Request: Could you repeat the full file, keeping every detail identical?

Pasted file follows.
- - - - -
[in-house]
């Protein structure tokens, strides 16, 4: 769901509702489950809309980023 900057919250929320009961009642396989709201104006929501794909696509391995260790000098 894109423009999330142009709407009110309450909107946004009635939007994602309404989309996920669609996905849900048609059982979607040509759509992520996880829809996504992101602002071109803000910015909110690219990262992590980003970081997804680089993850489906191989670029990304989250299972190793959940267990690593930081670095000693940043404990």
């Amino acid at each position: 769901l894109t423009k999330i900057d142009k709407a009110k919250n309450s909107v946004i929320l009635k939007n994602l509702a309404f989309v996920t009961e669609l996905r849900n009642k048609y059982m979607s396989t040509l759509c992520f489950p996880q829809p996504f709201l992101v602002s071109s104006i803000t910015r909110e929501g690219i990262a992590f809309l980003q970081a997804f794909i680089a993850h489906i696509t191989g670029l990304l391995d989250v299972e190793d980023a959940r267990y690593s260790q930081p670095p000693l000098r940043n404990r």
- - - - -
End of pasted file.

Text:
[in-house]
């Protein structure tokens, strides 16, 4: 769901509702489950809309980023 900057919250929320009961009642396989709201104006929501794909696509391995260790000098 894109423009999330142009709407009110309450909107946004009635939007994602309404989309996920669609996905849900048609059982979607040509759509992520996880829809996504992101602002071109803000910015909110690219990262992590980003970081997804680089993850489906191989670029990304989250299972190793959940267990690593930081670095000693940043404990």
């Amino acid at each position: 769901l894109t423009k999330i900057d142009k709407a009110k919250n309450s909107v946004i929320l009635k939007n994602l509702a309404f989309v996920t009961e669609l996905r849900n009642k048609y059982m979607s396989t040509l759509c992520f489950p996880q829809p996504f709201l992101v602002s071109s104006i803000t910015r909110e929501g690219i990262a992590f809309l980003q970081a997804f794909i680089a993850h489906i696509t191989g670029l990304l391995d989250v299972e190793d980023a959940r267990y690593s260790q930081p670095p000693l000098r940043n404990r």